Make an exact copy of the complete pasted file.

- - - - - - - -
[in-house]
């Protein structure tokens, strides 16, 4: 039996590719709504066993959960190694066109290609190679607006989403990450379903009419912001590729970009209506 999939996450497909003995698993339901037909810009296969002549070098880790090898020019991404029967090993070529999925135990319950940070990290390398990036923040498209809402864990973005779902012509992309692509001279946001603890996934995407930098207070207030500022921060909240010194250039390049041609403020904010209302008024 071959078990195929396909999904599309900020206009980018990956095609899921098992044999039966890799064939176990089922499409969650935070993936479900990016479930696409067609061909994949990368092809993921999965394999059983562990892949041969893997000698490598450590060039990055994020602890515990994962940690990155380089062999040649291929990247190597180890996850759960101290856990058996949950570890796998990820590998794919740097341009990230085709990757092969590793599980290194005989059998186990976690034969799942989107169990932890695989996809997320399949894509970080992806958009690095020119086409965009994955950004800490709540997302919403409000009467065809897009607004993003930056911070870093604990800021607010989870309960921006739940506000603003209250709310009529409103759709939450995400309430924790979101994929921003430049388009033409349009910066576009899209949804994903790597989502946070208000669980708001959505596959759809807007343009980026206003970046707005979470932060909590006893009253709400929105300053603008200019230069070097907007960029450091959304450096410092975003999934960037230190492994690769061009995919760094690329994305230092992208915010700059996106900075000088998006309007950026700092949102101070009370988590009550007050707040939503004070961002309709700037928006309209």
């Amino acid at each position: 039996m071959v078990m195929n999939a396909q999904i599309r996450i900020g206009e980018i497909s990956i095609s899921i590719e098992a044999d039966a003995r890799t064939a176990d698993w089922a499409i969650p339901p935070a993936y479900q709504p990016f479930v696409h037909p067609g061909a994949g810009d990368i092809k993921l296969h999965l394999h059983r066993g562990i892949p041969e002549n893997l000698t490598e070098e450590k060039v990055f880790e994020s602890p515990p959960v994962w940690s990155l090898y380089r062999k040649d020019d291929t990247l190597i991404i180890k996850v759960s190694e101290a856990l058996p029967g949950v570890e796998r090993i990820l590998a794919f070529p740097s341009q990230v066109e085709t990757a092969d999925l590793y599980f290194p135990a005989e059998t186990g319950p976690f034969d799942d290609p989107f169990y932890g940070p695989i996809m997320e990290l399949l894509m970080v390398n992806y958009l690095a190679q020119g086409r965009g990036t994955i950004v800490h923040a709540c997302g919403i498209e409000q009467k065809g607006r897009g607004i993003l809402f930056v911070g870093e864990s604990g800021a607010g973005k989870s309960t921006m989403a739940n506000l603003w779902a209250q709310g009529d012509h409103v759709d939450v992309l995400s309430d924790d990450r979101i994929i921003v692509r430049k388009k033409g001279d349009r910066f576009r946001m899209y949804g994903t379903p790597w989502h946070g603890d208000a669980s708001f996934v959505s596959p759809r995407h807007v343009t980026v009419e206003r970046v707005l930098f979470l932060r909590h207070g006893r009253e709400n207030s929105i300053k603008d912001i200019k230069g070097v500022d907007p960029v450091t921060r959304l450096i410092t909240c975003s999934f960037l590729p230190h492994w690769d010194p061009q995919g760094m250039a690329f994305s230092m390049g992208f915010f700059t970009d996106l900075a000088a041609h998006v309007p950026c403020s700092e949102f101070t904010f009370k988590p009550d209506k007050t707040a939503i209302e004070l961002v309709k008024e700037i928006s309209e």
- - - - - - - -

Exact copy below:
[in-house]
């Protein structure tokens, strides 16, 4: 039996590719709504066993959960190694066109290609190679607006989403990450379903009419912001590729970009209506 999939996450497909003995698993339901037909810009296969002549070098880790090898020019991404029967090993070529999925135990319950940070990290390398990036923040498209809402864990973005779902012509992309692509001279946001603890996934995407930098207070207030500022921060909240010194250039390049041609403020904010209302008024 071959078990195929396909999904599309900020206009980018990956095609899921098992044999039966890799064939176990089922499409969650935070993936479900990016479930696409067609061909994949990368092809993921999965394999059983562990892949041969893997000698490598450590060039990055994020602890515990994962940690990155380089062999040649291929990247190597180890996850759960101290856990058996949950570890796998990820590998794919740097341009990230085709990757092969590793599980290194005989059998186990976690034969799942989107169990932890695989996809997320399949894509970080992806958009690095020119086409965009994955950004800490709540997302919403409000009467065809897009607004993003930056911070870093604990800021607010989870309960921006739940506000603003209250709310009529409103759709939450995400309430924790979101994929921003430049388009033409349009910066576009899209949804994903790597989502946070208000669980708001959505596959759809807007343009980026206003970046707005979470932060909590006893009253709400929105300053603008200019230069070097907007960029450091959304450096410092975003999934960037230190492994690769061009995919760094690329994305230092992208915010700059996106900075000088998006309007950026700092949102101070009370988590009550007050707040939503004070961002309709700037928006309209």
């Amino acid at each position: 039996m071959v078990m195929n999939a396909q999904i599309r996450i900020g206009e980018i497909s990956i095609s899921i590719e098992a044999d039966a003995r890799t064939a176990d698993w089922a499409i969650p339901p935070a993936y479900q709504p990016f479930v696409h037909p067609g061909a994949g810009d990368i092809k993921l296969h999965l394999h059983r066993g562990i892949p041969e002549n893997l000698t490598e070098e450590k060039v990055f880790e994020s602890p515990p959960v994962w940690s990155l090898y380089r062999k040649d020019d291929t990247l190597i991404i180890k996850v759960s190694e101290a856990l058996p029967g949950v570890e796998r090993i990820l590998a794919f070529p740097s341009q990230v066109e085709t990757a092969d999925l590793y599980f290194p135990a005989e059998t186990g319950p976690f034969d799942d290609p989107f169990y932890g940070p695989i996809m997320e990290l399949l894509m970080v390398n992806y958009l690095a190679q020119g086409r965009g990036t994955i950004v800490h923040a709540c997302g919403i498209e409000q009467k065809g607006r897009g607004i993003l809402f930056v911070g870093e864990s604990g800021a607010g973005k989870s309960t921006m989403a739940n506000l603003w779902a209250q709310g009529d012509h409103v759709d939450v992309l995400s309430d924790d990450r979101i994929i921003v692509r430049k388009k033409g001279d349009r910066f576009r946001m899209y949804g994903t379903p790597w989502h946070g603890d208000a669980s708001f996934v959505s596959p759809r995407h807007v343009t980026v009419e206003r970046v707005l930098f979470l932060r909590h207070g006893r009253e709400n207030s929105i300053k603008d912001i200019k230069g070097v500022d907007p960029v450091t921060r959304l450096i410092t909240c975003s999934f960037l590729p230190h492994w690769d010194p061009q995919g760094m250039a690329f994305s230092m390049g992208f915010f700059t970009d996106l900075a000088a041609h998006v309007p950026c403020s700092e949102f101070t904010f009370k988590p009550d209506k007050t707040a939503i209302e004070l961002v309709k008024e700037i928006s309209e």